Lizard Love

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The lizard I write about is the male in the foreground of his cottonwood house. Note the cobalt patches on his neck… He looks as large as his mate but this is a visual distortion – In actuality his mate is larger. I took this picture just after the two mated.

 

He was splayed out

in the pail,

waterlogged.

I gasped.

How long had he been there?

Placing my

hand under his

limp gray body I

laid him out

on a strip of sun warmed

cottonwood bark

noting his cobalt

underbelly- shimmering

emerald silk.

 

Identifying him as

one of the new mated

males, I blamed myself.

for his death –

It had rained the night before.

I hadn’t remembered

the upright pail.

 

Moments later

a gold rimmed eye

opened

into a slit.

 

Filling my lungs

with air

I ceased all

thought,

opened

my body

to the beyond,

(the place where living

and dying co- exist

in unbroken wholeness)

breathing life

into his exhausted

animal body,

walked away,

accepting uncertain outcome.

The sun warmed ashen flesh.

 

Five minutes later

I return to check,

Lizard raises his head

peers about,

his skin is regaining its pattern

of stripes.

I wonder how long

it has been since he has eaten?

He gazes at me intently as

I welcome him home…

 

 

Working notes:

 

Last year when I moved into this adobe house I made friends with each of the sagebrush lizards who lived here. I was privileged to get to know each one by sight as they greeted me in the early morning by appearing the moment I stepped outside the house. Just knowing they were with me helped me survive a summer of such intense heat that I was housebound for months.

 

Last fall I built a half moon garden on the south side of the house and all seven house lizards moved in for the winter, including baby lizard who was born in late August. I was thrilled, knowing that I had created an unintentional haven for these reptiles! During the winter I thought about lizards sleeping just beyond the adobe wall… I loved knowing they were nearby. When my friends emerged this spring (March) I noted that I hadn’t lost one!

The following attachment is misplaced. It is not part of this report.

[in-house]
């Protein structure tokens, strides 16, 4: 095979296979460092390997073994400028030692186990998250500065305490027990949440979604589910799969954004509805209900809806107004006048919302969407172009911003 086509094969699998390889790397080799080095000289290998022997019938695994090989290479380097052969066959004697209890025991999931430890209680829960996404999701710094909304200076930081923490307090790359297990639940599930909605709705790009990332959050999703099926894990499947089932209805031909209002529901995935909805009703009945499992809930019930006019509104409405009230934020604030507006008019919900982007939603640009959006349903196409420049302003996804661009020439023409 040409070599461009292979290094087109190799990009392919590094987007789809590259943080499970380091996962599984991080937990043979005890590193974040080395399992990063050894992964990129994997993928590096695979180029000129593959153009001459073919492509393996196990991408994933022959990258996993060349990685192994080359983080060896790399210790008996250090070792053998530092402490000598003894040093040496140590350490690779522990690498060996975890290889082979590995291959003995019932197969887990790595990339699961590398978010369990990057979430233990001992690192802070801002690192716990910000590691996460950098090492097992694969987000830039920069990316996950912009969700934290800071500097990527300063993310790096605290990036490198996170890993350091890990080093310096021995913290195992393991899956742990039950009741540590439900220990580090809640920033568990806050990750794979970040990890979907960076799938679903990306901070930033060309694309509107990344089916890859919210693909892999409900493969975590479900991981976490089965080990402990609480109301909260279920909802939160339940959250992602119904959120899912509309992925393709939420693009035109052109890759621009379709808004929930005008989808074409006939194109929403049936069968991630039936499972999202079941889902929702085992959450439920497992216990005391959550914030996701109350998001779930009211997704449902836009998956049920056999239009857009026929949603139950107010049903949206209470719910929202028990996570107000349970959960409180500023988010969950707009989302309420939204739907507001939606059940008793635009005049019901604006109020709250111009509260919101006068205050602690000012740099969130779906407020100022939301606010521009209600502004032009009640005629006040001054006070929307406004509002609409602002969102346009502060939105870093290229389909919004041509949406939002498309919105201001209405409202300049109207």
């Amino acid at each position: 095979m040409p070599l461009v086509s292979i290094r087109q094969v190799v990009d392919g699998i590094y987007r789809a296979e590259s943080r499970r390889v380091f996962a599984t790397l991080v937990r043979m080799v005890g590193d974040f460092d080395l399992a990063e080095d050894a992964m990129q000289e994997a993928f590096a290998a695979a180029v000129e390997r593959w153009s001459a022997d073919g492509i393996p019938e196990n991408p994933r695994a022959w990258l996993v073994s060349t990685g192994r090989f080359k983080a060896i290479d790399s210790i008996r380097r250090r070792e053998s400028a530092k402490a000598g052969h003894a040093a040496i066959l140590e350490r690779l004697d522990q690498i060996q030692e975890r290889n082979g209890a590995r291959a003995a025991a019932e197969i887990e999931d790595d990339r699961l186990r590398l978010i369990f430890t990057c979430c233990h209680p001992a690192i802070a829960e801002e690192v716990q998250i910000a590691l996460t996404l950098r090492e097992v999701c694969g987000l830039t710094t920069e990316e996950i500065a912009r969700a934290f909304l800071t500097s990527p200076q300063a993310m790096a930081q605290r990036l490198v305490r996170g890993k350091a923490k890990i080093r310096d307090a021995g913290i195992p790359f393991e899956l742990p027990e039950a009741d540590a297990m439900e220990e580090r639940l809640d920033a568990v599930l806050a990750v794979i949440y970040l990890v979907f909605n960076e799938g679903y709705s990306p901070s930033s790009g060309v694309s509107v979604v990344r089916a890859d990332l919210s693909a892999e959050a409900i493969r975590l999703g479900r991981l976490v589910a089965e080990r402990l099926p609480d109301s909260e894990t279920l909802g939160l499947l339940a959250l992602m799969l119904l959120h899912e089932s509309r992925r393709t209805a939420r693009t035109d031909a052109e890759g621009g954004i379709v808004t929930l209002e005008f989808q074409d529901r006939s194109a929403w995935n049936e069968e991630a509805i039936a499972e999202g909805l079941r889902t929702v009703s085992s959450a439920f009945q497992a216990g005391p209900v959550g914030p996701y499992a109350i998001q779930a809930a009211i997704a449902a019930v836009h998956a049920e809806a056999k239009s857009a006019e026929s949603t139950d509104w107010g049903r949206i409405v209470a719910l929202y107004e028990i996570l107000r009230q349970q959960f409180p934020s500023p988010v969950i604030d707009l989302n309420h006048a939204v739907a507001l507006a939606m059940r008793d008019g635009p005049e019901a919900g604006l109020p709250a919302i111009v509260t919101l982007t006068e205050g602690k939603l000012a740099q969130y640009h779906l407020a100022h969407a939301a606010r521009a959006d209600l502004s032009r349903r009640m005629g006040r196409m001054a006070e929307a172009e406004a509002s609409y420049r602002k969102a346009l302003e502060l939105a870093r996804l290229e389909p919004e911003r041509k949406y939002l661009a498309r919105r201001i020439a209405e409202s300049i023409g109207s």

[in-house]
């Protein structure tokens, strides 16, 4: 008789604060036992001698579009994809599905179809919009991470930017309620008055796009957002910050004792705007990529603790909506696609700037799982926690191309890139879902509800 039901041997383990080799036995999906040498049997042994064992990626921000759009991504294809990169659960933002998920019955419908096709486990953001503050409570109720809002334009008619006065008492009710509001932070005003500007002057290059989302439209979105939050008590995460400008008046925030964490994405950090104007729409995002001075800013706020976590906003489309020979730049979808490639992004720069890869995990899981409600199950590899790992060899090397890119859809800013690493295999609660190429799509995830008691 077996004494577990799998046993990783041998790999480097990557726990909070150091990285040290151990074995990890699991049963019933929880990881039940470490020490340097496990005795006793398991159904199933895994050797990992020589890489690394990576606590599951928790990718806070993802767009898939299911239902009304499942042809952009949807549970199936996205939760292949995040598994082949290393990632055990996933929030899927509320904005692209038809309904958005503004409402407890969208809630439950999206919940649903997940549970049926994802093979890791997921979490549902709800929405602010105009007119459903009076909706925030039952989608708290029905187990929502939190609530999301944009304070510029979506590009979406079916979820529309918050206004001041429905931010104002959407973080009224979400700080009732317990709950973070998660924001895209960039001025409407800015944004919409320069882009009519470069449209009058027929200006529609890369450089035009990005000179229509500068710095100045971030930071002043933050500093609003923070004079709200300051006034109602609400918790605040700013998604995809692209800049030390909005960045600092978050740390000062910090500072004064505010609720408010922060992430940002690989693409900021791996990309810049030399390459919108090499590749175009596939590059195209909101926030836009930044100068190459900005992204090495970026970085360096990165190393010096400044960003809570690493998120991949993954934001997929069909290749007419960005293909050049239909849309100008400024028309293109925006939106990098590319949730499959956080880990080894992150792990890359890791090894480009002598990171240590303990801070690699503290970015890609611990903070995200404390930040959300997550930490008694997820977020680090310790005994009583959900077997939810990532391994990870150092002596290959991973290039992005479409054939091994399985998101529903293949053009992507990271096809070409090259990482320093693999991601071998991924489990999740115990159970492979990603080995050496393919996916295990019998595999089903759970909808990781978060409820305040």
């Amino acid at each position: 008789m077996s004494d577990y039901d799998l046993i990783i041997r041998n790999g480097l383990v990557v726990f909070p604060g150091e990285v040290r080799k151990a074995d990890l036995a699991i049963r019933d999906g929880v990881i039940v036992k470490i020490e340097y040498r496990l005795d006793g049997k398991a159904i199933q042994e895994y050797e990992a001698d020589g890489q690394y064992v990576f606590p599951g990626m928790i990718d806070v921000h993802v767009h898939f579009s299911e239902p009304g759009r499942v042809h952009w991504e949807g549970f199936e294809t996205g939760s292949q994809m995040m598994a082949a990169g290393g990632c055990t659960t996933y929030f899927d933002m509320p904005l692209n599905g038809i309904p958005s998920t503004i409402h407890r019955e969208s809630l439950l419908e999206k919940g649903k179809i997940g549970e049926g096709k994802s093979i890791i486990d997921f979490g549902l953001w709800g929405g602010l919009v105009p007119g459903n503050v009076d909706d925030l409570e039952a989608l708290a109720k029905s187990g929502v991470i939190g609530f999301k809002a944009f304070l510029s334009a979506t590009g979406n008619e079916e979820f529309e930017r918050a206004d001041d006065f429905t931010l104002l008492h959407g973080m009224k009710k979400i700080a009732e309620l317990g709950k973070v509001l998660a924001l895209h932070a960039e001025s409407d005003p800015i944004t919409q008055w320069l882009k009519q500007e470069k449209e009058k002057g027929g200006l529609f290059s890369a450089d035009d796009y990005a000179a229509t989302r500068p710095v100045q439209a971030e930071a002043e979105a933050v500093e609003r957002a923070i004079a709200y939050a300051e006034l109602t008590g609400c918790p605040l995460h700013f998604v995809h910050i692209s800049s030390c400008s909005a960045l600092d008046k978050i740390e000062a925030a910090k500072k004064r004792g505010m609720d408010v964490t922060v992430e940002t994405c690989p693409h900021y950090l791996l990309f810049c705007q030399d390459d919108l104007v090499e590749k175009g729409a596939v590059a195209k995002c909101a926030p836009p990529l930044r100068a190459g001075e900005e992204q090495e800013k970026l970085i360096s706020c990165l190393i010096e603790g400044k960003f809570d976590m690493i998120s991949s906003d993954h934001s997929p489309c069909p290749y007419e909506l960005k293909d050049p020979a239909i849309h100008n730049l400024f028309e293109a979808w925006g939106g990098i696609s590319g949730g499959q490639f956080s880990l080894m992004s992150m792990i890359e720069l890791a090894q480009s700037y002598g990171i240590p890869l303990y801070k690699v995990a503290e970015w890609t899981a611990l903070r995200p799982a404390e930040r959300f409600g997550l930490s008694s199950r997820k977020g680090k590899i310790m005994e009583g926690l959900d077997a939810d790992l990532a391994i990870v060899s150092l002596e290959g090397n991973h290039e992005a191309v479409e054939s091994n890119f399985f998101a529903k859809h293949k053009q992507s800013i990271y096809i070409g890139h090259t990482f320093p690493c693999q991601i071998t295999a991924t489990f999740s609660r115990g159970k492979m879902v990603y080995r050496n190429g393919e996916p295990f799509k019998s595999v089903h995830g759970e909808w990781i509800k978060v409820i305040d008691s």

One surprise was that soon I noticed new sagebrush lizards that were also making their home here (was some kind of lizard grapevine working behind the scenes?). The newcomers were shy, and it took me a while to show them that I could be trusted. One new pair also took up residence on the garden wall. The male had taken a special liking to me and often appeared from a crack in his cottonwood abode whenever I came by and spoke to him.

 

When the lizards began to pair off this month (May) I watched two pairs mate; one was the male that fell into the pail. I am happy to report that the mated females are pregnant and the couples continue to hang out together on different parts of the adobe house, some in the east, some in the south, two pairs on the garden wall. I placed rounded pieces of cottonwood bark as extra lizard houses on the top of this parapet. The lizards can bask there in the sun, hunt for ants, and disappear in seconds if need be. It was on the surface of one of these bark houses that I placed the lizard I thought was dead.

 

To find him floating in a pail of water horrified me not just because I knew I was responsible, but because the lizard was my friend.

 

When a lizard is dying his very distinct markings fade into a dull uniform dark gray; I was barely able to identify this one. That the cobalt patches turn to emerald was another surprise.

 

I am not sure how I learned that sometimes I can help an individual by setting an intention for Life, clearing my mind, cultivating deep breathing, and letting go of the outcome, but learning this technique has helped me at times to save lives.

 

As I watched the lizard recover I viscerally felt and sensed the power of interconnection to effect outcome.

 

I call that power Love.

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